Blog: Our LNG exports: Is there a Catch 3?

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We see that Ottawa has signalled there are two catches or hurdles in its consideration of exporting LNG to Europe via the Maritime provinces.

Now we’re wondering if there will be a third catch that would apply to all new LNG-for-export projects in Canada.

The first two hurdles:

  • Natural Resources Minister Jonathan Wilkinson says Canada would be looking for any new LNG facility to use a low-emission process for gas. But there are no federal standards yet set to enable anyone to know what to expect.
  • And Wilkinson says the feds would also expect that any new LNG plant in the east be capable of transitioning to exporting hydrogen later on. That may not be as simple as it sounds.

Now we hear that Ottawa is considering a third catch:

  • If an LNG project claims that its product will replace coal-burning for the generation of power in an overseas market, or replace oil as a marine fuel, the green backroom boys suggest it should have to “prove” to Ottawa’s satisfaction that the end-user customers will do just that. And “prove” how much it would cut greenhouse-gas emissions.

This isn’t a new idea, having been already embraced by a number of environmental groups.

For example, criticizing expansion of Fortis BC’s Tilbury LNG plant, the Wilderness Committee sniped at the approach taken by the BC Environmental Assessment Office.

The committee said: “The BCEAO . . . wants the proponent to provide a discussion of how the project ‘could’ impact global GHGs, how it ‘might’  displace emissions internationally and how it’s ‘likely’ to result in global emissions reductions. . . .

“For a credible review process, the BCEAO must request far more information from the proponent including but not limited to contracts that confirm the replacement of coal or bunker oil over the lifetime of the project; detailed plans from the companies providing the gas to accurately measure and eliminate methane emissions; (and) global market analysis for LNG over the lifetime of the project.”

In return, we note the following from Alberta’s Canadian Energy Centre (CEC):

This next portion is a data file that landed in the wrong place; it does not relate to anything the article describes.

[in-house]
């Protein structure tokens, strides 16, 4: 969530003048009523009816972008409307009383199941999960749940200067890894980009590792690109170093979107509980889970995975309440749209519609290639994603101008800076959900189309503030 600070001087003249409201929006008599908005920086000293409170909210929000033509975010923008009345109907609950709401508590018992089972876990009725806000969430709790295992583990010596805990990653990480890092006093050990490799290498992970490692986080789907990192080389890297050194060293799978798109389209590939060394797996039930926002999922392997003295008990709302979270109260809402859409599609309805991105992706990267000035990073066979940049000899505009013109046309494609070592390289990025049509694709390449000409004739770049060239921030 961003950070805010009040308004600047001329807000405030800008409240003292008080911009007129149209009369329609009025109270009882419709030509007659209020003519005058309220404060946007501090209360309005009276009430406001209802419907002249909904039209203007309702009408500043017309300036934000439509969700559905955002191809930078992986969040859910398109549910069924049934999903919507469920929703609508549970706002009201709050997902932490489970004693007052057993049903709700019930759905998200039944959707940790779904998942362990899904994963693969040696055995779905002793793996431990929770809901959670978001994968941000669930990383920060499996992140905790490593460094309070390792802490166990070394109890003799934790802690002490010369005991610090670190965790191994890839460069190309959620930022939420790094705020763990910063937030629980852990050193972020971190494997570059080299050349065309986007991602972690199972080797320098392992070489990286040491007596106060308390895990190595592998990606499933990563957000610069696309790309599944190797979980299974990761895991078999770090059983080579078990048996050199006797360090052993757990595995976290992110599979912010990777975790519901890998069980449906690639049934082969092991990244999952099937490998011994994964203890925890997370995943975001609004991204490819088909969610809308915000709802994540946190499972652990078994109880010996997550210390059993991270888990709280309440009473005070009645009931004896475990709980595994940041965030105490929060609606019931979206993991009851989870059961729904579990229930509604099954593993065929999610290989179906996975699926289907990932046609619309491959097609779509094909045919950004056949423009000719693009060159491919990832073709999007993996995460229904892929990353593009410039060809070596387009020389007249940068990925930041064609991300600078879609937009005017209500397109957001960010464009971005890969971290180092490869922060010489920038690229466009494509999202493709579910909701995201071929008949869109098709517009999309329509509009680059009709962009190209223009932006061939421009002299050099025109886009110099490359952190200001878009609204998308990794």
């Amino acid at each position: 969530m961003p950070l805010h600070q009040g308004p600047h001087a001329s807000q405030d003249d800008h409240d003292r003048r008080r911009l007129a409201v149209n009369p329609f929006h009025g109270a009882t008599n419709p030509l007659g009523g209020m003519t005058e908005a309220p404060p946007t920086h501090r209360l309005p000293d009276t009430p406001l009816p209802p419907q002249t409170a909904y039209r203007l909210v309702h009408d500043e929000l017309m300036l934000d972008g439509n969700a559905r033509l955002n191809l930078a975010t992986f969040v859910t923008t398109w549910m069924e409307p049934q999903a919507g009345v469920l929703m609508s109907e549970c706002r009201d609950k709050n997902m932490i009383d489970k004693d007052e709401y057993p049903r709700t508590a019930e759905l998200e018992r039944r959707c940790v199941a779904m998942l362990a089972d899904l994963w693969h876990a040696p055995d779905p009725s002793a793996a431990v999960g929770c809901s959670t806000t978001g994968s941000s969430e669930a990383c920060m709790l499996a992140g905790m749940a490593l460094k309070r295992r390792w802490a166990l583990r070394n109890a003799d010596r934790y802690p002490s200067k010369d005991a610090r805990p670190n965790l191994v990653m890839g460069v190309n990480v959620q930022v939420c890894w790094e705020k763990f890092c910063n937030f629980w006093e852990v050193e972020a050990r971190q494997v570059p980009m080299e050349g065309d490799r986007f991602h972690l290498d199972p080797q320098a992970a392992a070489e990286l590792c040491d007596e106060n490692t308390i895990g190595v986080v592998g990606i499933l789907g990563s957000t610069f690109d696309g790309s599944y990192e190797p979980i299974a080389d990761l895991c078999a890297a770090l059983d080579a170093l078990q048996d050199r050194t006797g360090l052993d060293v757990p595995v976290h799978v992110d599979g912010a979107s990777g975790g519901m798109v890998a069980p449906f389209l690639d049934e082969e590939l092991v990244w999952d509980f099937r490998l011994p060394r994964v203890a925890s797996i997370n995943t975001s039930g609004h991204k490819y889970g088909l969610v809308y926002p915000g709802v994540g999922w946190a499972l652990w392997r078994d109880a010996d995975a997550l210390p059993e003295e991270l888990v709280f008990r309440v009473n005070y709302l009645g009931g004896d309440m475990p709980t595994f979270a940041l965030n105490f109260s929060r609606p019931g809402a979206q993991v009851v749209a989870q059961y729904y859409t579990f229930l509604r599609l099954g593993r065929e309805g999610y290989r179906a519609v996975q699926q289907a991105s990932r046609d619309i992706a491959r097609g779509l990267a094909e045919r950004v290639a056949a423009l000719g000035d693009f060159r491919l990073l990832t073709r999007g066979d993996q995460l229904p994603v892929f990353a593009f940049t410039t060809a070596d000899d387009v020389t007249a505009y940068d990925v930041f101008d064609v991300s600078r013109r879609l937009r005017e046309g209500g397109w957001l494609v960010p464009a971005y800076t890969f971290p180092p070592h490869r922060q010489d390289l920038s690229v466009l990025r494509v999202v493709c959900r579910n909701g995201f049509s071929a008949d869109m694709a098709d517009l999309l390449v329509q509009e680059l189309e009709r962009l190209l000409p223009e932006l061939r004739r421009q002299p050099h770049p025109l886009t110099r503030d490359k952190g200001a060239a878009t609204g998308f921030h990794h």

“Canada leads among countries able to export natural gas to displace coal, with LNG that has a demonstrably cleaner environmental footprint. This was affirmed by regulators in Washington state in 2019 when the permit for the new Tacoma LNG project included the requirement for it to source natural gas from B.C. or Alberta.”

The CEC adds:

“Switching from coal to natural gas for electricity generation reduces emissions by half on average, according to the International Energy Agency. LNG from Canada can deliver an even bigger decrease, reducing emissions by up to 62 per cent, according to a June 2020 study published in the Journal for Cleaner Production. . . .

“According to Oxford Energy Institute, the global average emissions intensity for LNG is 0.35 per cent CO2 per tonne. Once operating after 2025, LNG Canada is expected to have emissions intensity of less than half that, at 0.15 per cent CO2 per tonne.

“The proposed Indigenous-led project Cedar LNG would have emissions intensity of 0.08 per cent. Woodfibre LNG, which recently received the go-ahead, would have emissions intensity of 0.03 per cent.”

But that’s not enough for green groups, who want Ottawa to require that LNG exporters somehow prove, in detail, how each and every sale to a buyer will reduce greenhouse-gas emissions in the buyer’s country and thus the world.

If Wilkinson or Environment Minister Steven Guilbeault come to embrace this roadblock it would throw a giant wrench into the works for future LNG projects.

First, none of our huge LNG competitors — the US, Qatar, Australia and Russia — would be bound by such a rule.

And while some of our key LNG customers such as China, Japan and South Korea have all spoken of using LNG to replace thermal coal, none has offered to guarantee in writing that it would be used for this; nor has any offered to quantify how much emissions would thus be avoided.

Let’s hope Catch 3 is an idea whose time has not come.

But, shortly after saying that, we learned that Canada is ready to sign on to draft international standards that, among other things, would require companies to account for the emissions from 15 different areas, including how its sold products are used and disposed of.”

Analyst Tammy Nemeth writes: ‘’So, even if a company uses carbon capture or offsets that make it net-zero, there is no place in the standards to report this in the numbers. Such an approach does not promote net-zero, it codifies absolute-zero.”

The draft standards mean a company must report on indirect emissions that can be linked to an entity across its entire value chain. In other words, to its own producer-emissions it must add emissions from any end users of its product(s), over which it has no control.

“Businesses large and small are suddenly required to have detailed knowledge of the emissions input-output tables of all other companies they have any interaction with, however distant.”

And this isn’t just about oil and gas companies. “The IFRS Standard includes industry-based disclosure requirements . . . covering 68 industries, from consumer goods to agricultural products, health care to consumer services. Every business aspect of society will be affected in the quest to report and ultimately lower gross emissions.”

Nemeth adds: ‘Any industry that produces or utilizes hydrocarbons will be seriously compromised, some to the point of extinction, which is why it is imperative that Canadian hydrocarbon companies and other affected industries submit feedback . . . before the comment cycle closes on July 29.”

 

A coal-fired power plant in China

(Posted here 16 June 2022)

(Updated with Nemeth info 22 June 2022)

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